Click Read More then the green links which appear. You the Living .
Apologies to non-Swedes for using the Swedish term to encompass other countries. But hopefully there are plenty of tasty dishes here. “Nordic countries” is probably more appropriate than “Scandinavia” when including Finland and Iceland.
List in year order. See also Kuxa Kanema’s great list Fifteen Finland
Missing from the site:
A Year Along the Abandoned Road,
A Day in Town
Which essential Icelandic films should be added? Nominations please
Though not a prolific director, or one whose films were consistently popular with critics nor the public, Carl Theodor Dreyer is considered one of the greatest directors in Danish cinema. His use of compact, almost Spartan storylines combined with austere visuals and quick, close-focus cinematography has had a substantial influence on such later directors as Ingmar Bergman and Robert Bresson. Orphaned early on, Dreyer’s adoptive parents were financially struggling blue-collar, deeply religious Danes. Though they met his basic physical needs, the strict Lutheran concepts with which they raised him would later figure prominently in his work, which was frequently centered upon provocative explorations of psychological guilt and metaphysics. Dreyer became a journalist in 1910 after failing to make it as a cafe pianist or a corporate bookkeeper. With his tabloid, he wrote celebrity profiles; this helped him connect with the entertainment industry. Two years later Dreyer was writing titles for films from the Nordisk company, which lead him to screenwriting and infrequent jobs editing films. He wrote 23 screenplays before directing his first film, The President (1918), a pretentious but ultimately routine melodrama that was neither a critical nor a box-office success. Dreyer attempted to mimic the episodic structure of D.W. Griffith’s Intolerance in his second feature, Leaves from Satan’s Book (1919). Like his first film, this one was considered pretentious, but despite the film’s flaws, it did contain fleeting glimpses of his future greatness.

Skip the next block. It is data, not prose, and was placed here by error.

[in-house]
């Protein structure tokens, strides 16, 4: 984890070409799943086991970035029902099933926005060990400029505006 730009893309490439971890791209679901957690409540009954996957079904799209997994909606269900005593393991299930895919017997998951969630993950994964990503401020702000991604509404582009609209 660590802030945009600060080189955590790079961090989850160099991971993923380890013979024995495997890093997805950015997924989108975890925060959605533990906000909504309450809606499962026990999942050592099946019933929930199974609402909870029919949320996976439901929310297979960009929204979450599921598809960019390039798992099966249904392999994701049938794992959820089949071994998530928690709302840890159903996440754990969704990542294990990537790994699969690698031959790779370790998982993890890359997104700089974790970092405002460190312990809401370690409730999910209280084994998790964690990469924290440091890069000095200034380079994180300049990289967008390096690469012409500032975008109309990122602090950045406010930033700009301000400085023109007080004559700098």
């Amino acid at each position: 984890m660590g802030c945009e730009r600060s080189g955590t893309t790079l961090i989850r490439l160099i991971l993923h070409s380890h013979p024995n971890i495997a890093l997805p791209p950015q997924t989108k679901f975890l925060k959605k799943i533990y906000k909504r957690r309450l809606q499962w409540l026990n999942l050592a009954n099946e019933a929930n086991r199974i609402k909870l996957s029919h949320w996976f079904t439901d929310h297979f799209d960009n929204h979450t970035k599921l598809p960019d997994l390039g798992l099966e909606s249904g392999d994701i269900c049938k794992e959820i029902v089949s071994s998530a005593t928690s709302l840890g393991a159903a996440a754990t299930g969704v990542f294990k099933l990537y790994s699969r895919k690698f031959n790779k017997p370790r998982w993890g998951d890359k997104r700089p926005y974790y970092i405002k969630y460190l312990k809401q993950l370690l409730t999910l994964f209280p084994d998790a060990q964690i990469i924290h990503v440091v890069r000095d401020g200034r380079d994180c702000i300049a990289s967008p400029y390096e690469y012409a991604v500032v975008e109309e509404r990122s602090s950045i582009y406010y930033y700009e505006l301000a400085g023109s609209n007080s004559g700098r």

Following Satan’s Book, Dreyer sought to escape the financial instability of the Danish film industry and ended up making films in Norway, Sweden, France, and Germany, but try as he might, he was never able to escape battles with his producers and backers many who were said to have considered Dreyer an extravagant, extremely stubborn artist. The reputation was justified as the director considered his films works of art and doggedly refused to cut corners. Dreyer made his first great film, The Parson’s Widow (1920) in Norway with funds from the Swedish company, Svensk Filmindustri. The story is rife with a psychological richness not often found in melodramas. His next film, Mikael, a study of a tormented artist trying to cope with his homosexual desires, was made in Germany. This film too demonstrated Dreyer’s ability to evoke realistic, highly concentrated emotional responses from his actors. It was in France that he made the masterpiece for which he is best remembered, The Passion of Joan of Arc (1928), a powerful, imperfect chronicle of the final day in the saint’s life. It was here that Dreyer took one of Griffith’s techniques, the close-up, and created effects designed to capture every nuance of the characters’ conscious and subconscious state. This film took the director over 18 months to finish. With this film, Dreyer attempted to keep the story historically accurate in every way: the script was based on actual trial records, the cast wore period clothing sans make-up and jewelry, the film was shot in perfect sequence, and elaborate, expensive sets were constructed, including an enormous castle with sliding walls to facilitate photography. Unfortunately, though critics adored the film (and still do, as it remains one of the most carefully examined and acclaimed films in the history of cinema), it was a box office flop. Due to a lengthy breach of contract suit with his French producers over a subsequent film, Dreyer didn’t make another film for five years (though he did win the court case).